If you have an anxiety disorder, you don’t have to suffer anymore. Treatment is available. Therapy (also called counseling) is often a helpful treatment for anxiety disorders. With therapy, a specially trained professional (therapist) helps you face and learn to manage your anxiety. Therapy can be short-term or long-term depending on your needs. In some cases, medication may also be prescribed with therapy. It may take time before you notice how much therapy is helping, but stick with it. With therapy, you can feel better.
Cognitive behavioral therapy (CBT) teaches you to manage anxiety. It does this by helping you understand how you think and act when you’re anxious. Research has shown CBT to be a very effective treatment for anxiety disorders. How CBT is run is almost like a class. It involves homework and activities to build skills that teach you to cope with anxiety step by step. It can be done in a group or one-on-one, and often takes place for a set number of sessions. CBT has two main parts:
Cognitive therapy helps you identify the negative, irrational thoughts that occur with your anxiety. You’ll learn to replace these with more positive, realistic thoughts.
Behavioral therapy helps you change how you react to anxiety. You’ll learn coping skills and methods for relaxing to help you better deal with anxiety.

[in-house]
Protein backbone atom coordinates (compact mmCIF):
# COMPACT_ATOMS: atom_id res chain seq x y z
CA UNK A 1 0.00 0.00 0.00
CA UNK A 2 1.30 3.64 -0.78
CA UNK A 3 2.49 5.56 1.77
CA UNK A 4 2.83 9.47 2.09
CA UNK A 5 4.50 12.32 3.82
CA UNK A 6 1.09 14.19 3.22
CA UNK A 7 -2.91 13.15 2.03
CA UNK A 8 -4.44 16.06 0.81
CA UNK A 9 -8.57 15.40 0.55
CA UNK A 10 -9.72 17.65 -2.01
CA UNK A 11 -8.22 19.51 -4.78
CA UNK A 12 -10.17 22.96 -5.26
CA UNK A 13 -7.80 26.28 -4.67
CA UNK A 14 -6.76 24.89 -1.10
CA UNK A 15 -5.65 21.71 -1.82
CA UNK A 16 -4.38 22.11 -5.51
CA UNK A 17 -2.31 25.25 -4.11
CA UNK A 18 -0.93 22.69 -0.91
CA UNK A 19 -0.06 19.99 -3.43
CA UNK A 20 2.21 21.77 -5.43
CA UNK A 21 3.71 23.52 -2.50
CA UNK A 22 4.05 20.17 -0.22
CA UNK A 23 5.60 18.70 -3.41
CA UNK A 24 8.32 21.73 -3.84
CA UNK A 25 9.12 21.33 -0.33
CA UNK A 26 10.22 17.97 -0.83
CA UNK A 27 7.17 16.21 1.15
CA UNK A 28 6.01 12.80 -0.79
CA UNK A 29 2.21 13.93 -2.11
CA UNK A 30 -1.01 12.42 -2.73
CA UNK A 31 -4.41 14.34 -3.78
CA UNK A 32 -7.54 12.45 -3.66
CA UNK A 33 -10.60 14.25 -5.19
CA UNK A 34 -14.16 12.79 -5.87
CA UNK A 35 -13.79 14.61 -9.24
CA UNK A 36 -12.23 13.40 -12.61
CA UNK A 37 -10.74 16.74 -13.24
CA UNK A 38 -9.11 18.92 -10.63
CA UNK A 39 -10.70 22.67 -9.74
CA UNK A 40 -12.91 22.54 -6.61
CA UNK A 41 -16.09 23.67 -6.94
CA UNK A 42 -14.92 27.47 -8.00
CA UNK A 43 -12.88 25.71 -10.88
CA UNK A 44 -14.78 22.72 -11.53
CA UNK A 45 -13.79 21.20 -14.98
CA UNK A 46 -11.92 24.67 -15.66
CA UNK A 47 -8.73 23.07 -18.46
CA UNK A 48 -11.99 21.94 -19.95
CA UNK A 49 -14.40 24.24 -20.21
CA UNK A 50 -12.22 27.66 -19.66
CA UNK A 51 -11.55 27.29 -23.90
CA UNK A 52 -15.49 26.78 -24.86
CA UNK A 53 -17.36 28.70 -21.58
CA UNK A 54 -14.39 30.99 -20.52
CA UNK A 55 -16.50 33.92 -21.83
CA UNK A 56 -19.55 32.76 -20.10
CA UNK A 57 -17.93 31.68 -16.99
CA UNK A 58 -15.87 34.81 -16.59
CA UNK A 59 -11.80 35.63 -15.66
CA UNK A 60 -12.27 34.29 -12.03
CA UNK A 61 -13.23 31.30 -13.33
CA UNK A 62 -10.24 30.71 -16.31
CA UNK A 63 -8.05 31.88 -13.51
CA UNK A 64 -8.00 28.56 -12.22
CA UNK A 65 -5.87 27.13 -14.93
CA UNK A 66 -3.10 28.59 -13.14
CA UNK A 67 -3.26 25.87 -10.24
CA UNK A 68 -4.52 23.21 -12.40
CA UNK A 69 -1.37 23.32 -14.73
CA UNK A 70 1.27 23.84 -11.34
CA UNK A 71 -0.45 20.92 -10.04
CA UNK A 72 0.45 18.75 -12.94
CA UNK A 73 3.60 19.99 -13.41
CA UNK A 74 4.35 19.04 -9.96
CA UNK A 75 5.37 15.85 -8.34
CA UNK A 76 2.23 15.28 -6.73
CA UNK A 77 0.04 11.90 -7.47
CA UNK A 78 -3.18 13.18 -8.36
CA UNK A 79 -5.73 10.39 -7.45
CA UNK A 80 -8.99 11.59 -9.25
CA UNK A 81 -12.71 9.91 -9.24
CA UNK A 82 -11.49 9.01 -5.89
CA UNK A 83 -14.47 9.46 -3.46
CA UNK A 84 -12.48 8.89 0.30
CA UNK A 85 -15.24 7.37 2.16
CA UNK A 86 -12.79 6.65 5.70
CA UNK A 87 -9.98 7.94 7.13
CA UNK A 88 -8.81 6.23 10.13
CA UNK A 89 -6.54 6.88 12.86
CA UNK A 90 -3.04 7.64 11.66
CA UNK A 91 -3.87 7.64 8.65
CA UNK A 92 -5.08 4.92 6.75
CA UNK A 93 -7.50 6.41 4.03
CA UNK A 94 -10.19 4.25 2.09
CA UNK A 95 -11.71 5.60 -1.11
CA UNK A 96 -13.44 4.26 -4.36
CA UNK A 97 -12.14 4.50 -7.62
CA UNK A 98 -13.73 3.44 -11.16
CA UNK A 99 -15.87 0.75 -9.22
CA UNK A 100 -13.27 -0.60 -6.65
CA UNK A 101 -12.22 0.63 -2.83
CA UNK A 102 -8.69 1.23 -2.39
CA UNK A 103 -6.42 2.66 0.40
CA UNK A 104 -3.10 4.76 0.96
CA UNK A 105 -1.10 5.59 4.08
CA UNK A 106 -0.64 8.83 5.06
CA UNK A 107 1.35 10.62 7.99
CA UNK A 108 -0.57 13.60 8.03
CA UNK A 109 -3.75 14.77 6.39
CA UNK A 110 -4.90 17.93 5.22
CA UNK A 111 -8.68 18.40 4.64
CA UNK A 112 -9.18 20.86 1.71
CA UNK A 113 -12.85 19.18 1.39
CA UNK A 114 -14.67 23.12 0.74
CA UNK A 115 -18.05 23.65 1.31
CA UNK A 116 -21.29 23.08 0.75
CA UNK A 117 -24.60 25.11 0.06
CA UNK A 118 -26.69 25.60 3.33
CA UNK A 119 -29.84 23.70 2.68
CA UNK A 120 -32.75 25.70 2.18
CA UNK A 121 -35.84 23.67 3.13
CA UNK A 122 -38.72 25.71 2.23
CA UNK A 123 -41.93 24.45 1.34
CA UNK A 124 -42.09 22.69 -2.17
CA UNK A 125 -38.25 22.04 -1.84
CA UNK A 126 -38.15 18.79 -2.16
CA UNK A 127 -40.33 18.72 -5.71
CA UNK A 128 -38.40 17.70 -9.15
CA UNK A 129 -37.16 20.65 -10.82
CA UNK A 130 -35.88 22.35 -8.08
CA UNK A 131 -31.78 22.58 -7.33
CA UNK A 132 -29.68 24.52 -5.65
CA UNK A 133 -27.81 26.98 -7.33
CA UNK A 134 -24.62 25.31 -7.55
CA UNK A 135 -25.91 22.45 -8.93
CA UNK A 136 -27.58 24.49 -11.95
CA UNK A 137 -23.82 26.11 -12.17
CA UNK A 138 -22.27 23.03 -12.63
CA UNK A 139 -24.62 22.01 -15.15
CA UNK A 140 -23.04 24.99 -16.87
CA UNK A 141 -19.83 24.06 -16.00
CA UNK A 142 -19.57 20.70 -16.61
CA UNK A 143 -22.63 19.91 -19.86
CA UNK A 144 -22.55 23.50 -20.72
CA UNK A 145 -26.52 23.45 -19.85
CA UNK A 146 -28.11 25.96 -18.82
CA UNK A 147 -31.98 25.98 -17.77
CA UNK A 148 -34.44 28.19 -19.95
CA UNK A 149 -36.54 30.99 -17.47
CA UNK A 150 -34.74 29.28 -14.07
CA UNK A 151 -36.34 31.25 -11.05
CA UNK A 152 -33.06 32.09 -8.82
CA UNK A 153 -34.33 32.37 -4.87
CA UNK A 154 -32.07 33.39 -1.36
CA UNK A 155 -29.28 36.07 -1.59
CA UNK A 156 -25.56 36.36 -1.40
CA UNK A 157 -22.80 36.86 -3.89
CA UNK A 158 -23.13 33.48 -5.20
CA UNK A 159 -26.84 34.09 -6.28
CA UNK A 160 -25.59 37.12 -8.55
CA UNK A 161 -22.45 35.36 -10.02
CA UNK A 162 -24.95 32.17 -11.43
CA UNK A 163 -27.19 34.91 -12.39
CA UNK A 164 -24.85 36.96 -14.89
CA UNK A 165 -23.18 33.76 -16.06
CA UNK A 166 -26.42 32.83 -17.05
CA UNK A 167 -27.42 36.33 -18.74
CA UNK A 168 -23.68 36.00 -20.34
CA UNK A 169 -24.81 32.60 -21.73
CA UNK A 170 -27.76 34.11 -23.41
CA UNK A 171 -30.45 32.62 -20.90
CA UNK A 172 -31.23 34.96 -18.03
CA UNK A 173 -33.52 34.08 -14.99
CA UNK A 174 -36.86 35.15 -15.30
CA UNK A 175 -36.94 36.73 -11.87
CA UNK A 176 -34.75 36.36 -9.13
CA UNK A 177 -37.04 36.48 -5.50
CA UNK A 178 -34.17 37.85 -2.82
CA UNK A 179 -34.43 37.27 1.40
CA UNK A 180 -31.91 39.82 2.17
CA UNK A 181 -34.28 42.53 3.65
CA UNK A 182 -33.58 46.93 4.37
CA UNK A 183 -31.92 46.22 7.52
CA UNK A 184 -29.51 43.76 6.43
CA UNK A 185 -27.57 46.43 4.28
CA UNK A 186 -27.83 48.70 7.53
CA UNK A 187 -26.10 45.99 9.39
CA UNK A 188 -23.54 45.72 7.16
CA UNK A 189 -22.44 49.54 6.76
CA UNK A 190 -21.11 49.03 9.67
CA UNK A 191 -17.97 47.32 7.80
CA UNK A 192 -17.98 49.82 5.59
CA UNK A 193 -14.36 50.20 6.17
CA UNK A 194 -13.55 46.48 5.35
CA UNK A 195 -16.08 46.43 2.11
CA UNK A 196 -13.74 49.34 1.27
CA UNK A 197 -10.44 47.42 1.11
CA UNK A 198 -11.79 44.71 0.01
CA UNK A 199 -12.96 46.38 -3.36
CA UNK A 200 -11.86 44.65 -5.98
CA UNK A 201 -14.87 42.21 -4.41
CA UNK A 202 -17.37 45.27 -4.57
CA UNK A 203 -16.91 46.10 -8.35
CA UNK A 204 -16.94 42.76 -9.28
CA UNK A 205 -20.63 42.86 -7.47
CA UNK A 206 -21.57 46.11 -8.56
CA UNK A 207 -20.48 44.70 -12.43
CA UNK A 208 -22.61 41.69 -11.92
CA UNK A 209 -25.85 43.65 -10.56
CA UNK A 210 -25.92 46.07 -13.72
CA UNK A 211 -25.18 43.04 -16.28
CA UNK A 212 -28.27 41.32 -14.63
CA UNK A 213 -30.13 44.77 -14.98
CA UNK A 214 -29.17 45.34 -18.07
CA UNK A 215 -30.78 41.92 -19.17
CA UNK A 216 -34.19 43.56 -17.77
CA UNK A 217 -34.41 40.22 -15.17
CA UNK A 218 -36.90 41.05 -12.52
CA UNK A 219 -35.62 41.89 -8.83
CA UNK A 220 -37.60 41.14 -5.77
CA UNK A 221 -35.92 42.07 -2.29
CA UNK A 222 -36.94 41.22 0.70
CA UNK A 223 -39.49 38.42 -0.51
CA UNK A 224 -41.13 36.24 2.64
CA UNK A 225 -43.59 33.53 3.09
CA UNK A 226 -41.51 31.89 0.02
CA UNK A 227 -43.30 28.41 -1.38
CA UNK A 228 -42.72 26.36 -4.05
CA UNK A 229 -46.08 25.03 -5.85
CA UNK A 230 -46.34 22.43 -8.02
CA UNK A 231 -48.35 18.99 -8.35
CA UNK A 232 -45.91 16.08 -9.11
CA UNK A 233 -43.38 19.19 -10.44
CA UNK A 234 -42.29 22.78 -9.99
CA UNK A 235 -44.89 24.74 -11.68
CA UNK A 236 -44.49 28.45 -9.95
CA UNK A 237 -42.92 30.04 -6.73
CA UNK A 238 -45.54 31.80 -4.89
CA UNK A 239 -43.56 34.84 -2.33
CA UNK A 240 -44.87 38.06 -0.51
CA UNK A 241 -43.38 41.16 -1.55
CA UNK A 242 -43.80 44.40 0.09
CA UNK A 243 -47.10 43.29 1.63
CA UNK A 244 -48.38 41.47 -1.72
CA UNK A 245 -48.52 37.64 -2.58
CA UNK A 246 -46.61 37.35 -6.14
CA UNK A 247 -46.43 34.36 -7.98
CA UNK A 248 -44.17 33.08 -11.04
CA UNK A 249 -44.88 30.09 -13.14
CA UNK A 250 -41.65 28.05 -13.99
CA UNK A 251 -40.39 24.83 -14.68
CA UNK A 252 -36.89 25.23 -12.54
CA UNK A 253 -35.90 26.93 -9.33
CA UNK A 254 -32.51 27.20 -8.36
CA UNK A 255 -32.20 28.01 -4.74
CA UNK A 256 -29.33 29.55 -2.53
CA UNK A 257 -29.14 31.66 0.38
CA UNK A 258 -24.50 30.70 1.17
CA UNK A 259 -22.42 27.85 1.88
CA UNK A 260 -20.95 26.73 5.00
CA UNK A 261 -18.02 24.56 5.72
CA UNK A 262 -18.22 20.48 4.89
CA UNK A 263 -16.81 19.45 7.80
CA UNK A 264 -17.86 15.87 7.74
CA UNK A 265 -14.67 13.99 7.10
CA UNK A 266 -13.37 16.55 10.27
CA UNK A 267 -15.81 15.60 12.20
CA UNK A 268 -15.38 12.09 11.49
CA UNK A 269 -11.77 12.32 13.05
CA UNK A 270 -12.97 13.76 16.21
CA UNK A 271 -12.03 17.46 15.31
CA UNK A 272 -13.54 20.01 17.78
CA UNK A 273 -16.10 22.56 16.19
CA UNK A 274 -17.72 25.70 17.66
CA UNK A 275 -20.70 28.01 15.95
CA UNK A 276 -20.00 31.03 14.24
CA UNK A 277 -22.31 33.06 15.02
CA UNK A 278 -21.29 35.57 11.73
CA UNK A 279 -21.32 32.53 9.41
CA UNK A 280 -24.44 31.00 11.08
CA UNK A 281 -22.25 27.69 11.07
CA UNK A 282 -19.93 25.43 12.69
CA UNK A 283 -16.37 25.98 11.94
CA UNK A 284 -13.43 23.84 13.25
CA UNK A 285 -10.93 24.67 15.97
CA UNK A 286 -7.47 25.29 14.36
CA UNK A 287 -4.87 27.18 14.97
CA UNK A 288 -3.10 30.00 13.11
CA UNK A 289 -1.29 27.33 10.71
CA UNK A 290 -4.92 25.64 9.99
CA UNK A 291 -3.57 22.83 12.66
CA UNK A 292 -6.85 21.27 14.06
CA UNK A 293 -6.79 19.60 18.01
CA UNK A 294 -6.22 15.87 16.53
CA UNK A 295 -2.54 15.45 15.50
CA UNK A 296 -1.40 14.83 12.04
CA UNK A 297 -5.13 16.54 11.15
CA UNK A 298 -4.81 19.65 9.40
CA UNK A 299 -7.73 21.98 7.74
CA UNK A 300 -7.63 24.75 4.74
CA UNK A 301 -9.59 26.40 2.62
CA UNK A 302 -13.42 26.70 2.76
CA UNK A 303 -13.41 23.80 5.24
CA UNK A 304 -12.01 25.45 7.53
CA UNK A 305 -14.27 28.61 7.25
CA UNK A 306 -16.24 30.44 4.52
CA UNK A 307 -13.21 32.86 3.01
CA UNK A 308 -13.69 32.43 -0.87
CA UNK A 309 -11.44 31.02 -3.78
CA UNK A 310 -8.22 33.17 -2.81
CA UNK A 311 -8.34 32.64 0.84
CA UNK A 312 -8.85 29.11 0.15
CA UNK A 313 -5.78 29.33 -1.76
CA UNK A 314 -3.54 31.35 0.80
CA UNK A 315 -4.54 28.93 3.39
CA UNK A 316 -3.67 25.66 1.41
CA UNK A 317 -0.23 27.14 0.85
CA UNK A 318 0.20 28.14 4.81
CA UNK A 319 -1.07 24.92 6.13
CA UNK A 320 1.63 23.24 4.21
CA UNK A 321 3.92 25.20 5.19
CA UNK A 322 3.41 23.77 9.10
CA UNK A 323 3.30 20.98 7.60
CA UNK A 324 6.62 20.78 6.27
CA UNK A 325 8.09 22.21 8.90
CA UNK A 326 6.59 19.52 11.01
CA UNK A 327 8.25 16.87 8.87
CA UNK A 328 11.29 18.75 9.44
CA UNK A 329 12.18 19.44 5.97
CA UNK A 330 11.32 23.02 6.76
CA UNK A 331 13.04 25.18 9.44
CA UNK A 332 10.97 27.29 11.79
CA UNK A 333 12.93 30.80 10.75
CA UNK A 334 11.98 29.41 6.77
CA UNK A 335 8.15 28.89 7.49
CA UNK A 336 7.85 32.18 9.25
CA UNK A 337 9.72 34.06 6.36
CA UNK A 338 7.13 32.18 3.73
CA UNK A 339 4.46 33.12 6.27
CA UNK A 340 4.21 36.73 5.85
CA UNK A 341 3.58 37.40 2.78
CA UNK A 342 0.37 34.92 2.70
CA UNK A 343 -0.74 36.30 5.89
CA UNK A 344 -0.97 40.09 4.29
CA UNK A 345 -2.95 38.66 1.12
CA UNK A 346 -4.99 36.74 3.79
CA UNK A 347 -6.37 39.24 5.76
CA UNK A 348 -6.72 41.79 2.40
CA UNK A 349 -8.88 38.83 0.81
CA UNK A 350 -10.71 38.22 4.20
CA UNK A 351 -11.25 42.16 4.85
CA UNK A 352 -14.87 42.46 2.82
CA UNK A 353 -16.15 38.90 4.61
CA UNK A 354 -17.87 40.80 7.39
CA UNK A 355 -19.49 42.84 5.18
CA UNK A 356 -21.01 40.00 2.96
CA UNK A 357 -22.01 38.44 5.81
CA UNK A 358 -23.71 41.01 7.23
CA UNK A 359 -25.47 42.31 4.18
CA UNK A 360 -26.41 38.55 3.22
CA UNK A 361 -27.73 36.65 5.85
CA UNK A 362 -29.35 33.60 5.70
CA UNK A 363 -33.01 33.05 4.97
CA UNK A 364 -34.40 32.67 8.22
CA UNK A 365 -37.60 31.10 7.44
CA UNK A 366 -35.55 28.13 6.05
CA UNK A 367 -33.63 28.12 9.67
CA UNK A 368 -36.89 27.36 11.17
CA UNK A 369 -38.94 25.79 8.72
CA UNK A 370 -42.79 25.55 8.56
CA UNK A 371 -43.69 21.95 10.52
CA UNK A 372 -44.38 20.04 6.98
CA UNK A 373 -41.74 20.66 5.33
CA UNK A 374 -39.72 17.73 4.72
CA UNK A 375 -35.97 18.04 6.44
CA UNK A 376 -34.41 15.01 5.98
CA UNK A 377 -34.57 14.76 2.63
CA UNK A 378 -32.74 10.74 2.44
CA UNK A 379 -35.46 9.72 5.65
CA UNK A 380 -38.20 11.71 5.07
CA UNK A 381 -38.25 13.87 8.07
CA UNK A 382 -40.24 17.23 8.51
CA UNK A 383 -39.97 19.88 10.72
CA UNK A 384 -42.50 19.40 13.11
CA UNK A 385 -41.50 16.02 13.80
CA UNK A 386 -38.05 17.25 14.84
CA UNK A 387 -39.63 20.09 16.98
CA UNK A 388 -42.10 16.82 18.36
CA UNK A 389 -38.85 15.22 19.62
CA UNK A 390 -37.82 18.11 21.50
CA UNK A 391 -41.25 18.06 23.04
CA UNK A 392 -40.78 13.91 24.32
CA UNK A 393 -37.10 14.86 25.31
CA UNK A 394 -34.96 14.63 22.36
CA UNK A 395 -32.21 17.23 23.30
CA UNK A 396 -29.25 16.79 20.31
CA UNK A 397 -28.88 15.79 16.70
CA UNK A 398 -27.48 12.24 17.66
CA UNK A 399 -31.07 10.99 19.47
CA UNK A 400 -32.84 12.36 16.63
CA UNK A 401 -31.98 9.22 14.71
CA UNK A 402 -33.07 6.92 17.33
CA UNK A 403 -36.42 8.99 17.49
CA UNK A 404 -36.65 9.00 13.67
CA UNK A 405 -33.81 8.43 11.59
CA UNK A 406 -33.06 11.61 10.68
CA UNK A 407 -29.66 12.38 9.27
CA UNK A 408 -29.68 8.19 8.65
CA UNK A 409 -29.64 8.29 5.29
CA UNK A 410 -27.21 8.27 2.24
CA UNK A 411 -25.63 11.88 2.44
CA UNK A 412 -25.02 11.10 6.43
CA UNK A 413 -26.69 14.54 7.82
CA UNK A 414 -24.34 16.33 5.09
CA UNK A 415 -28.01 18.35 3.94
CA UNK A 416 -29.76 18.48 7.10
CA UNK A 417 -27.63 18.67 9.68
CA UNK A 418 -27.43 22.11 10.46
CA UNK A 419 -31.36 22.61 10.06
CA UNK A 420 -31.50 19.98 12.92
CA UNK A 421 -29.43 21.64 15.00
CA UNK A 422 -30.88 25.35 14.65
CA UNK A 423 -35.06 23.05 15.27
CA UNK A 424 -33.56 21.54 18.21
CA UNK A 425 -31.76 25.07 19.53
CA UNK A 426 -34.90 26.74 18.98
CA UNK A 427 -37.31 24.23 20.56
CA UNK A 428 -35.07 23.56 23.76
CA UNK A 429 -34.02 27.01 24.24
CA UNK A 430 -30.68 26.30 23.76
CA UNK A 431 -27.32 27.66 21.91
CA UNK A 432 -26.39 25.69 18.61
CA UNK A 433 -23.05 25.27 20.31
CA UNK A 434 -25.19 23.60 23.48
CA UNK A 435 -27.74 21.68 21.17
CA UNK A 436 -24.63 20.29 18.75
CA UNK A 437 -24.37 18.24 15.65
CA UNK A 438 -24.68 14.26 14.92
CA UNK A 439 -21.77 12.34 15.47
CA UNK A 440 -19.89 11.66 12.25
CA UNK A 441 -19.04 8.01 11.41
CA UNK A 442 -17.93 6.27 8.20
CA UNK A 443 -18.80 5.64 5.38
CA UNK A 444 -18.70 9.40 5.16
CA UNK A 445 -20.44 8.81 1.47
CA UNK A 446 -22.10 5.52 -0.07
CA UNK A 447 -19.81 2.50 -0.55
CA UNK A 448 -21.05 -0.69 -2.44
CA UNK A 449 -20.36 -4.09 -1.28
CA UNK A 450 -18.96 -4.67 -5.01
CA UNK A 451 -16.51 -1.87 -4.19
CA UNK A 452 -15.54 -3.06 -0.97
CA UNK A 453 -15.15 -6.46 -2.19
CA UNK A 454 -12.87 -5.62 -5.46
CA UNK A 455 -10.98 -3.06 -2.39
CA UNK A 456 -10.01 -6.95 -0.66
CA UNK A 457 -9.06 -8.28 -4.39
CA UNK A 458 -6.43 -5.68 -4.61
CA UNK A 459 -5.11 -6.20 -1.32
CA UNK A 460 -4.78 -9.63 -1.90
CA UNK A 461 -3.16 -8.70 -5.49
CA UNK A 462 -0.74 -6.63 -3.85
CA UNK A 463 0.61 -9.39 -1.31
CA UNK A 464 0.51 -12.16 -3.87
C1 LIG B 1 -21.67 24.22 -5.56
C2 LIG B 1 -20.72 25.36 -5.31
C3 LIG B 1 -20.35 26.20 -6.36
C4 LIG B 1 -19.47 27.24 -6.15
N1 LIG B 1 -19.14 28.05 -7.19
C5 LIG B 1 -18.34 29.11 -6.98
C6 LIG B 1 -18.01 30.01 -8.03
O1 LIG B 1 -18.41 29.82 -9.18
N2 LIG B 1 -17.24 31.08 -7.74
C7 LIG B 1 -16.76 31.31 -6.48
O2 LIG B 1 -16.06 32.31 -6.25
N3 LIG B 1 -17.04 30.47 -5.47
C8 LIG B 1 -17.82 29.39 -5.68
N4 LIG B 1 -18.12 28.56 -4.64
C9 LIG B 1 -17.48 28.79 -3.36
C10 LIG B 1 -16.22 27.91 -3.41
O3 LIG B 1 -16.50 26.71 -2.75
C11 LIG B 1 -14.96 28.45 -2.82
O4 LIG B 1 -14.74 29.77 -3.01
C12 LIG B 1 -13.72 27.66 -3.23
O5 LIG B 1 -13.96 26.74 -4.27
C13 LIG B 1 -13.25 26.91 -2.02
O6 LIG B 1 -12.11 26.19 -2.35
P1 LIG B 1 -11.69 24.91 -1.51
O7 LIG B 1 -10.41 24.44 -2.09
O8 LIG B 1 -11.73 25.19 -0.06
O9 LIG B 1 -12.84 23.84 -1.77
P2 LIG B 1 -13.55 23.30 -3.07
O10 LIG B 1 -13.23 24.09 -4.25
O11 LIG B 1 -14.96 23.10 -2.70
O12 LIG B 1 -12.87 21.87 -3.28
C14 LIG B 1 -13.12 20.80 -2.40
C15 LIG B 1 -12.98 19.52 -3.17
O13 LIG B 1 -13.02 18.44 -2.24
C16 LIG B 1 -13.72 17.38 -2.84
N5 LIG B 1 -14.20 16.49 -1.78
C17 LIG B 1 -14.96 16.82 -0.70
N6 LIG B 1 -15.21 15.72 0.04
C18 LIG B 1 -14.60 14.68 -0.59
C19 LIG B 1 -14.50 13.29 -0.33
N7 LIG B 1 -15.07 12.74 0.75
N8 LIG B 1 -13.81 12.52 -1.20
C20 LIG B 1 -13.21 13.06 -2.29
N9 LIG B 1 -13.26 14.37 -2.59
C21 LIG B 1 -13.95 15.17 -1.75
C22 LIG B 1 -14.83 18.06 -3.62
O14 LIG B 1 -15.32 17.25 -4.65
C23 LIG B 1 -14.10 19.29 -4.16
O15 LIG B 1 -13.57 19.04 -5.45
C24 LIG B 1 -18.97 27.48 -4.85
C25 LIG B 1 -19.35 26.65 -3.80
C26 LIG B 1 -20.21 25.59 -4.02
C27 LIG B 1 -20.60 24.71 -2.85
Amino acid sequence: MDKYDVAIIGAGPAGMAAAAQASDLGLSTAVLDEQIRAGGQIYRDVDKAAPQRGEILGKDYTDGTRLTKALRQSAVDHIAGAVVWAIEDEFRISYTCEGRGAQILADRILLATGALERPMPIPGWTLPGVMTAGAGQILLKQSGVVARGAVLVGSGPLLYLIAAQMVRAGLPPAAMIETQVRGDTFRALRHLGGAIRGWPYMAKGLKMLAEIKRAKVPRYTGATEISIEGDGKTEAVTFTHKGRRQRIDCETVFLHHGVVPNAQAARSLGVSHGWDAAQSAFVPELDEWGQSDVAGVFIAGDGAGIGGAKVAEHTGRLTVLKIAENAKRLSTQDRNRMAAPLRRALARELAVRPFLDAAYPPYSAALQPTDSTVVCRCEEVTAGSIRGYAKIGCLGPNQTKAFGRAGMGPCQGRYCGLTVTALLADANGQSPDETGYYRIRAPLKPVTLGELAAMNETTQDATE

Other therapy methods may work better for you than CBT. Or, you may move from CBT to another form of therapy as your treatment needs change. This may mean meeting with a therapist by yourself or in a group. Therapy can also help you work through problems in your life, such as drug or alcohol dependence, that may be making your anxiety worse.
Therapy will help you feel better and teach you skills to help manage anxiety long term. But change doesn’t happen right away. It takes a commitment from you. And treatment only works if you learn to face the causes of your anxiety. So, you might feel worse before you feel better. This can sometimes make it hard to stick with it. But remember: Therapy is a very effective treatment. The results will be well worth it.
If anxiety is wearing you down, here are some things you can do to cope:
Don’t fight your feelings. Anxiety feeds itself. The more you worry about it, the worse it gets. Instead, try to identify what might have triggered your anxiety. Then try to put this threat in perspective.
Keep in mind that you can’t control everything about a situation. Change what you can and let the rest take its course.
Exercise — it’s a great way to relieve tension and help your body feel relaxed.
Examine your life for stress, and try to find ways to reduce it.
Avoid caffeine and nicotine, which can make anxiety symptoms worse.
Fight the temptation to turn to alcohol or unprescribed drugs for relief. They only make things worse in the long run.